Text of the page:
Saturday, September 22, 2012 Why QE3 Won't Jumpstart the Economy -- and What Would (10 comments)
The economy could use a good dose of "aggregate demand"--new spending money in the pockets of consumers--but QE3 won't do it. Neither will it trigger the dreaded hyperinflation. In fact, it won't do much at all. There are better alternatives.
Thursday, September 6, 2012 The Myth That Japan Is Broke: The World's Largest "Debtor" Is Now the World's Largest Creditor (5 comments)
Japan's debt-to-GDP ratio is nearly 230%, the worst of any major country in the world. Yet it remains the world's largest creditor, with net foreign assets of $3.19 trillion. In 2010, its GDP per capita was more than that of France, Germany, the U.K. and Italy. While China's economy is now larger than Japan's because of its population (1.3 billion vs 128 million), China's $5,414 GDP per capita is only 12% of Japan's $45,920.
Thursday, August 23, 2012 Fixing the Mortgage Mess: The Game-changing Implications of Bain v. MERS (7 comments)
San Bernardino and other counties are drowning in debt from a crisis created when Wall Street's real estate securitization bubble burst. By using eminent domain, they can clean up the destruction of their land title records and 400 years of real property law. And by setting up their own banks, counties and other municipalities can use their own capital and revenues to generate credit for local purposes.
Saturday, July 21, 2012 Titanic Banks Hit LIBOR Iceberg: Will Lawsuits Sink the Ship? (19 comments)
At one time, calling the large multinational banks a "cartel" branded you as a conspiracy theorist. Today the banking giants are being called that and worse, not just in the major media but in court documents intended to prove the allegations as facts.
Monday, July 2, 2012 Government by the Banks, for the Banks: The ESM Coup D'Etat in Europe (4 comments)
On Friday, June 29th, German Chancellor Angela Merkel acquiesced to changes to a permanent Eurozone bailout fund--"before the ink was dry," as critics complained. Besides easing the conditions under which bailouts would be given, the concessions included an agreement that
funds intended for indebted governments could be funneled directly to stressed banks.
Thursday, June 21, 2012 Why Congress Won't Touch Jamie Dimon: JPM Derivatives Prop Up US Debt (8 comments)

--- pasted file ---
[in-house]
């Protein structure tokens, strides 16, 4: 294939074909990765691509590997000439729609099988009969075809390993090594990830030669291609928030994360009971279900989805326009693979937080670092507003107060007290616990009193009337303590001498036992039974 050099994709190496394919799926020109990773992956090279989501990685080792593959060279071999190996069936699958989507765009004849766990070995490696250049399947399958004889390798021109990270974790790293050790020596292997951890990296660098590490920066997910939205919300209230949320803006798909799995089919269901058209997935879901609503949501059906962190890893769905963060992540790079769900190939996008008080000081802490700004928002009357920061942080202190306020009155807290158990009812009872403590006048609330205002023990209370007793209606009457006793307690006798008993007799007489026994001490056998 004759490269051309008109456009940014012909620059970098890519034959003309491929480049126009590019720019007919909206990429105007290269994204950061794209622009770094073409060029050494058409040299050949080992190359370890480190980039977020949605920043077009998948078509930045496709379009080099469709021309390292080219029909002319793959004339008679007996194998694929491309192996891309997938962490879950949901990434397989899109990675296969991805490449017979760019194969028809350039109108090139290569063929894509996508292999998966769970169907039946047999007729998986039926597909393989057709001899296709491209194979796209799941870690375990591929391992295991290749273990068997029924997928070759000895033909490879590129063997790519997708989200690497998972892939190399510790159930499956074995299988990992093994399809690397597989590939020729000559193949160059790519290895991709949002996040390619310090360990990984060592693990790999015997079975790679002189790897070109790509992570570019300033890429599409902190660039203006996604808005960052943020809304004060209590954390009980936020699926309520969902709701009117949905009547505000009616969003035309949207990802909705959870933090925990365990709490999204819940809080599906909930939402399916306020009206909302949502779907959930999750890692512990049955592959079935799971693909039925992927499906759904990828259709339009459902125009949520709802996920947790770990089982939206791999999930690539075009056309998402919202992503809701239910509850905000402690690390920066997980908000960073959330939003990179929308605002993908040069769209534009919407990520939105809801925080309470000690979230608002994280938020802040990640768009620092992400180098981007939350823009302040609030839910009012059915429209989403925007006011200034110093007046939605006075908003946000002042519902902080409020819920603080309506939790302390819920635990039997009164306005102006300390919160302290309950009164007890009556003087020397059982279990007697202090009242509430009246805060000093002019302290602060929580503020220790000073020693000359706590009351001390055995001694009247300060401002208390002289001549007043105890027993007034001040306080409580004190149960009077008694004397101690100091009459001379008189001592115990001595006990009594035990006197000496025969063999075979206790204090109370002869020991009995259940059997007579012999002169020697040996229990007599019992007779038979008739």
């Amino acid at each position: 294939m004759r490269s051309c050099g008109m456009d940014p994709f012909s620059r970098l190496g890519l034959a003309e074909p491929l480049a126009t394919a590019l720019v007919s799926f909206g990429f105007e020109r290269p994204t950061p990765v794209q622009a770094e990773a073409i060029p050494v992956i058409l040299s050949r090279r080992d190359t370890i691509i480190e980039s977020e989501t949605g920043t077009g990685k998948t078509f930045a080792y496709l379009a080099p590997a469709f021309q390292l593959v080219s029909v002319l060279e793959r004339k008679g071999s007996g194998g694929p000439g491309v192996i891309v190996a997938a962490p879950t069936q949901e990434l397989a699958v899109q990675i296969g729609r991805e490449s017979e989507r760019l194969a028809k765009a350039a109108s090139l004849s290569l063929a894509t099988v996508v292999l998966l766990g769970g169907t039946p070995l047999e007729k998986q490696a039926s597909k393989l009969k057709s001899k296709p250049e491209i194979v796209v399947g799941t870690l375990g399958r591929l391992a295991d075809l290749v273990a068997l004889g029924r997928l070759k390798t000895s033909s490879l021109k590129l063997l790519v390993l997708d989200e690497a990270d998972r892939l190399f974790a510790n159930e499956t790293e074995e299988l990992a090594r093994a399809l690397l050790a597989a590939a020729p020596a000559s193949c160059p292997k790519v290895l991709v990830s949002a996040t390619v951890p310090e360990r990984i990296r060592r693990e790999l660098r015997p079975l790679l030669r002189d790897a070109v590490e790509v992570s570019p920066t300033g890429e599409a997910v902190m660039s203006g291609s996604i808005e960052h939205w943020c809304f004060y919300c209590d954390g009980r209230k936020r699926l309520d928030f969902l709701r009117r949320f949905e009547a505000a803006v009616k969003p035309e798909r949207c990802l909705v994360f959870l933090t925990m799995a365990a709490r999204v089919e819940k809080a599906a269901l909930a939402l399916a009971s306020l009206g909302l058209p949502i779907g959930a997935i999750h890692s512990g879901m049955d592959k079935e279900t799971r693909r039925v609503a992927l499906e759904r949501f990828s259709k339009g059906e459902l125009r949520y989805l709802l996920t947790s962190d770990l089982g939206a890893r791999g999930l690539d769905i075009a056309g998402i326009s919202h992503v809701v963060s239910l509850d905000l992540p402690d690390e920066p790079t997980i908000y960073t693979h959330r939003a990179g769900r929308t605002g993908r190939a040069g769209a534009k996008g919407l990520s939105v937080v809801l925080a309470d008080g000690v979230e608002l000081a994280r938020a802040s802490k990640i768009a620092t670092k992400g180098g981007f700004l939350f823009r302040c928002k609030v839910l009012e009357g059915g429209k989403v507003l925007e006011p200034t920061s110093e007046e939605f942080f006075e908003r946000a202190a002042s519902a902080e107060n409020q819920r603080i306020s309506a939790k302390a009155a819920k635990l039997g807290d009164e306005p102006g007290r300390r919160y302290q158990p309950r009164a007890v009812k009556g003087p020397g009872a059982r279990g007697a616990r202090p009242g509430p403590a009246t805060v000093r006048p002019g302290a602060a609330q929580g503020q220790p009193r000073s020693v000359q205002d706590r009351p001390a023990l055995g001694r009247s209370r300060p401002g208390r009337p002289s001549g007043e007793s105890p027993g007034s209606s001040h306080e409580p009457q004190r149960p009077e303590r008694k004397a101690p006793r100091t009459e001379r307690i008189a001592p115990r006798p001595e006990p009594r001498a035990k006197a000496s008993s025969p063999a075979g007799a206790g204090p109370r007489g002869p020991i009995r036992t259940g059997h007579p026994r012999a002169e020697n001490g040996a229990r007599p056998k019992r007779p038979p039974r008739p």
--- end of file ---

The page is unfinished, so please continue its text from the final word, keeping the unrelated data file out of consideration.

The national debt is growing at $1.5 trillion per year. Ultra-low interest rates MUST be maintained to prevent the debt from overwhelming the government budget. Near-zero rates also need to be maintained because even a moderate rise would cause multi-trillion dollar derivative losses for the banks, and would remove the banks' chief income stream, the arbitrage afforded by borrowing at 0% and investing at higher rates.
Thursday, June 7, 2012 Greece and the Euro: Fifty Ways to Leave Your Lover (8 comments)
The treaties binding the 17 member nations are just a set of rules, entered into by mutual agreement; and rules can be bent or broken, especially in crises. The ECB (European Central Bank) broke a litany of rules to save the banks, and so did the Federal Reserve to save Wall Street in 2008.
Wednesday, May 30, 2012 Out of the Mouths of Babes: Video of Twelve-Year-Old Money Reformer Tops a Million Views (5 comments)
The youtube video of 12 year old Victoria Grant speaking at the Public Banking in America conference last month has gone viral, topping a million views on various websites. Monetary reform--the contention that governments, not banks, should create and lend a nation's money--has rarely even made the news, so this is a first.
Saturday, May 26, 2012 Cooperative Banking, the Exciting Wave of the Future (2 comments)
Funding with low-interest loans from cooperatively owned banks leaves greater control of the company in the hands of employees who either own it or have much more say in its operation. Globally, the burgeoning movement for local, cooperatively owned and community-oriented banks is blazing the trail toward a new, sustainable form of banking.
Thursday, May 24, 2012 Cooperative Banking in the Aquarian Age (1 comments)
Banking in an age of greed is fraught with usury, fraud, and gaming the system for private ends. But there is another way to do banking, the neighborly approach of George Bailey in the classic movie "It's a Wonderful Life." Rather than feeding off the community, banking can feed the community and local economy.
Saturday, May 19, 2012 The Revolution Will Not Be Televised: Quiet Drama in Philadelphia (15 comments)
Last week, the city of Philadelphia's school system announced that it expects to close 40 public schools next year, and 64 schools by 2017. The school district expects to lose 40% of its current enrollment, and thousands of experienced, qualified teachers.
But corporate media in other cities made no mention of these massive school closings -- nor of those in Chicago, Atlanta, or New York City.
Friday, May 11, 2012 Social Security Checks Garnisheed for Student Debt (15 comments)
Congress cannot agree on $6 billion to save the students, yet they managed to agree in a matter of days in September 2008 to come up with $700 billion to save the banks; and the Federal Reserve found many trillions more. Estimates are that tuition could be provided free to students for a mere $30 billion annually.
Monday, April 2, 2012 Oh Canada! Imposing Austerity on the World's Most Resource-rich Country (7 comments)
Even the world's most resource-rich country has now been caught in the debt trap. Its once-proud government programs are being subjected to radical budget cuts--cuts that could have been avoided if the government had not quit borrowing from its own central bank in the 1970s.